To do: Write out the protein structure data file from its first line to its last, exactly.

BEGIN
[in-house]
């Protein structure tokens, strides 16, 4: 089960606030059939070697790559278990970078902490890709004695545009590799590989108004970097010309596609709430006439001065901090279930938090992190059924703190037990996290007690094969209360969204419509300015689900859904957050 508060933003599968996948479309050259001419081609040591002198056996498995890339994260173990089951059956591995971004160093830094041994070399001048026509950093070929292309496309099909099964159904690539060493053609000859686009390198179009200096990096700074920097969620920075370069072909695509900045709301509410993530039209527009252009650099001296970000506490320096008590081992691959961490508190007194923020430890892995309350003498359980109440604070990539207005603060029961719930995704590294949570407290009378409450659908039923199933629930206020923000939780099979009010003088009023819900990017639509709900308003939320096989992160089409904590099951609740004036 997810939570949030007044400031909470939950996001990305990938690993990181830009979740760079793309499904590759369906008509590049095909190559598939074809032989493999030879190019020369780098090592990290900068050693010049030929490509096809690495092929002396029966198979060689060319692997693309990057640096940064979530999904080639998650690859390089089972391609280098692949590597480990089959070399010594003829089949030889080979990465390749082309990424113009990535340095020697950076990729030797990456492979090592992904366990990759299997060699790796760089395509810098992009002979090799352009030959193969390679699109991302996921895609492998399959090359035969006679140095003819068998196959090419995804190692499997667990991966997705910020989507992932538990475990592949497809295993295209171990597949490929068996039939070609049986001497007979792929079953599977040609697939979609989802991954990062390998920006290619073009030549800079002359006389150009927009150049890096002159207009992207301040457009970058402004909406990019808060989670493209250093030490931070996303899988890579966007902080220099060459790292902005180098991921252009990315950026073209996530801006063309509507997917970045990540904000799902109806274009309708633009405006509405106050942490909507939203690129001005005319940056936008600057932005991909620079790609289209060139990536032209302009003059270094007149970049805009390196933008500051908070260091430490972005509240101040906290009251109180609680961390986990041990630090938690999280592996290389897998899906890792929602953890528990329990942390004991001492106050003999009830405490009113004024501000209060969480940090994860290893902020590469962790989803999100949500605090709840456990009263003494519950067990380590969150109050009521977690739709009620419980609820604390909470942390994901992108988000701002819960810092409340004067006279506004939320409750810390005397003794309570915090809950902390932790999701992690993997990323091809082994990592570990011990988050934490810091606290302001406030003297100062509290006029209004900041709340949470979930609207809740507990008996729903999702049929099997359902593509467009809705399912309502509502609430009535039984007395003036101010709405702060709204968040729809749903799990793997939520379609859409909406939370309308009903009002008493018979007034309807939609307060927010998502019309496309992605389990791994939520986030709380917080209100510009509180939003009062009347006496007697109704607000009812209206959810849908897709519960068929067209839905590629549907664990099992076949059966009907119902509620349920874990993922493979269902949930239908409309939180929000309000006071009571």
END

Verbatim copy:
[in-house]
């Protein structure tokens, strides 16, 4: 089960606030059939070697790559278990970078902490890709004695545009590799590989108004970097010309596609709430006439001065901090279930938090992190059924703190037990996290007690094969209360969204419509300015689900859904957050 508060933003599968996948479309050259001419081609040591002198056996498995890339994260173990089951059956591995971004160093830094041994070399001048026509950093070929292309496309099909099964159904690539060493053609000859686009390198179009200096990096700074920097969620920075370069072909695509900045709301509410993530039209527009252009650099001296970000506490320096008590081992691959961490508190007194923020430890892995309350003498359980109440604070990539207005603060029961719930995704590294949570407290009378409450659908039923199933629930206020923000939780099979009010003088009023819900990017639509709900308003939320096989992160089409904590099951609740004036 997810939570949030007044400031909470939950996001990305990938690993990181830009979740760079793309499904590759369906008509590049095909190559598939074809032989493999030879190019020369780098090592990290900068050693010049030929490509096809690495092929002396029966198979060689060319692997693309990057640096940064979530999904080639998650690859390089089972391609280098692949590597480990089959070399010594003829089949030889080979990465390749082309990424113009990535340095020697950076990729030797990456492979090592992904366990990759299997060699790796760089395509810098992009002979090799352009030959193969390679699109991302996921895609492998399959090359035969006679140095003819068998196959090419995804190692499997667990991966997705910020989507992932538990475990592949497809295993295209171990597949490929068996039939070609049986001497007979792929079953599977040609697939979609989802991954990062390998920006290619073009030549800079002359006389150009927009150049890096002159207009992207301040457009970058402004909406990019808060989670493209250093030490931070996303899988890579966007902080220099060459790292902005180098991921252009990315950026073209996530801006063309509507997917970045990540904000799902109806274009309708633009405006509405106050942490909507939203690129001005005319940056936008600057932005991909620079790609289209060139990536032209302009003059270094007149970049805009390196933008500051908070260091430490972005509240101040906290009251109180609680961390986990041990630090938690999280592996290389897998899906890792929602953890528990329990942390004991001492106050003999009830405490009113004024501000209060969480940090994860290893902020590469962790989803999100949500605090709840456990009263003494519950067990380590969150109050009521977690739709009620419980609820604390909470942390994901992108988000701002819960810092409340004067006279506004939320409750810390005397003794309570915090809950902390932790999701992690993997990323091809082994990592570990011990988050934490810091606290302001406030003297100062509290006029209004900041709340949470979930609207809740507990008996729903999702049929099997359902593509467009809705399912309502509502609430009535039984007395003036101010709405702060709204968040729809749903799990793997939520379609859409909406939370309308009903009002008493018979007034309807939609307060927010998502019309496309992605389990791994939520986030709380917080209100510009509180939003009062009347006496007697109704607000009812209206959810849908897709519960068929067209839905590629549907664990099992076949059966009907119902509620349920874990993922493979269902949930239908409309939180929000309000006071009571």